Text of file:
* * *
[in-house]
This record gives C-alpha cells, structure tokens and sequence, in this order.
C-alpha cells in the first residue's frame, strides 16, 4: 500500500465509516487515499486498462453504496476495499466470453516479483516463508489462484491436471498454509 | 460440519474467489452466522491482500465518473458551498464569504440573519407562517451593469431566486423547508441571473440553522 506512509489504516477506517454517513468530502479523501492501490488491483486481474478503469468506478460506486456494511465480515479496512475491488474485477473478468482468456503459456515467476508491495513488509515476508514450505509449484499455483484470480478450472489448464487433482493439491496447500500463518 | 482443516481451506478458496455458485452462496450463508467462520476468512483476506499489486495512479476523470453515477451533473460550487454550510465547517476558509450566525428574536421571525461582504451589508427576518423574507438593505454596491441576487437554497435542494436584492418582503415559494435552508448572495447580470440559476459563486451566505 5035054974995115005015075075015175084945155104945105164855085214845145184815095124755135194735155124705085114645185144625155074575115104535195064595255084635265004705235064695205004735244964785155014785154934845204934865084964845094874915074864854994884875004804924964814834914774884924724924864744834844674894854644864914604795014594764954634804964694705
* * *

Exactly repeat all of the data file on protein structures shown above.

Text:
[in-house]
This record gives C-alpha cells, structure tokens and sequence, in this order.
C-alpha cells in the first residue's frame, strides 16, 4: 500500500465509516487515499486498462453504496476495499466470453516479483516463508489462484491436471498454509 | 460440519474467489452466522491482500465518473458551498464569504440573519407562517451593469431566486423547508441571473440553522 506512509489504516477506517454517513468530502479523501492501490488491483486481474478503469468506478460506486456494511465480515479496512475491488474485477473478468482468456503459456515467476508491495513488509515476508514450505509449484499455483484470480478450472489448464487433482493439491496447500500463518 | 482443516481451506478458496455458485452462496450463508467462520476468512483476506499489486495512479476523470453515477451533473460550487454550510465547517476558509450566525428574536421571525461582504451589508427576518423574507438593505454596491441576487437554497435542494436584492418582503415559494435552508448572495447580470440559476459563486451566505 5035054974995115005015075075015175084945155104945105164855085214845145184815095124755135194735155124705085114645185144625155074575115104535195064595255084635265004705235064695205004735244964785155014785154934845204934865084964845094874915074864854994884875004804924964814834914774884924724924864744834844674894854644864914604795014594764954634804964694705